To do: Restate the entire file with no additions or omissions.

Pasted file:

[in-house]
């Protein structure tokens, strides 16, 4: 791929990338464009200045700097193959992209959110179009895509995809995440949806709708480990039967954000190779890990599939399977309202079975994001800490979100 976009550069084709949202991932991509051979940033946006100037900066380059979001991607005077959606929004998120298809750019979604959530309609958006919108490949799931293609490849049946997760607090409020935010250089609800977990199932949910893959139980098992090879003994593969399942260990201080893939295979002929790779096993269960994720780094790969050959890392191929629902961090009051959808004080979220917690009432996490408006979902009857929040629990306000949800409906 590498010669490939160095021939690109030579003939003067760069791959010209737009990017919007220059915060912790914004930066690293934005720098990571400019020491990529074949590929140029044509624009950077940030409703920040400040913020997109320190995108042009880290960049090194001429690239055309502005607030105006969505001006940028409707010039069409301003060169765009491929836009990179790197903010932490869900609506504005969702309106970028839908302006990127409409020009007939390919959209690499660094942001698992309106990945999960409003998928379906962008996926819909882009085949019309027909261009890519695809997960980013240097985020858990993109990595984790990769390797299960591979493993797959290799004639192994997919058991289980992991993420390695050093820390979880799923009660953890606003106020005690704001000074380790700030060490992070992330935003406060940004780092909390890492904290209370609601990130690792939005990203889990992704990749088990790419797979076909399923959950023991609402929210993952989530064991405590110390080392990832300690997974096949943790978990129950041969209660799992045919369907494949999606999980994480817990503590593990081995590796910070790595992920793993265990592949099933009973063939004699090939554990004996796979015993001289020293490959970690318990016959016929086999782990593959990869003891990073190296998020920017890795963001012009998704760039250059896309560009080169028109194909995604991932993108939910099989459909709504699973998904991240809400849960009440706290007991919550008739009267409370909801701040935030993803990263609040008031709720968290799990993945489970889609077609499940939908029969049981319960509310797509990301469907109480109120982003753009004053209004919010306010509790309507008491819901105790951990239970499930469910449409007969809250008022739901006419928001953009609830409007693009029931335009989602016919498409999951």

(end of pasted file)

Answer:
[in-house]
């Protein structure tokens, strides 16, 4: 791929990338464009200045700097193959992209959110179009895509995809995440949806709708480990039967954000190779890990599939399977309202079975994001800490979100 976009550069084709949202991932991509051979940033946006100037900066380059979001991607005077959606929004998120298809750019979604959530309609958006919108490949799931293609490849049946997760607090409020935010250089609800977990199932949910893959139980098992090879003994593969399942260990201080893939295979002929790779096993269960994720780094790969050959890392191929629902961090009051959808004080979220917690009432996490408006979902009857929040629990306000949800409906 590498010669490939160095021939690109030579003939003067760069791959010209737009990017919007220059915060912790914004930066690293934005720098990571400019020491990529074949590929140029044509624009950077940030409703920040400040913020997109320190995108042009880290960049090194001429690239055309502005607030105006969505001006940028409707010039069409301003060169765009491929836009990179790197903010932490869900609506504005969702309106970028839908302006990127409409020009007939390919959209690499660094942001698992309106990945999960409003998928379906962008996926819909882009085949019309027909261009890519695809997960980013240097985020858990993109990595984790990769390797299960591979493993797959290799004639192994997919058991289980992991993420390695050093820390979880799923009660953890606003106020005690704001000074380790700030060490992070992330935003406060940004780092909390890492904290209370609601990130690792939005990203889990992704990749088990790419797979076909399923959950023991609402929210993952989530064991405590110390080392990832300690997974096949943790978990129950041969209660799992045919369907494949999606999980994480817990503590593990081995590796910070790595992920793993265990592949099933009973063939004699090939554990004996796979015993001289020293490959970690318990016959016929086999782990593959990869003891990073190296998020920017890795963001012009998704760039250059896309560009080169028109194909995604991932993108939910099989459909709504699973998904991240809400849960009440706290007991919550008739009267409370909801701040935030993803990263609040008031709720968290799990993945489970889609077609499940939908029969049981319960509310797509990301469907109480109120982003753009004053209004919010306010509790309507008491819901105790951990239970499930469910449409007969809250008022739901006419928001953009609830409007693009029931335009989602016919498409999951």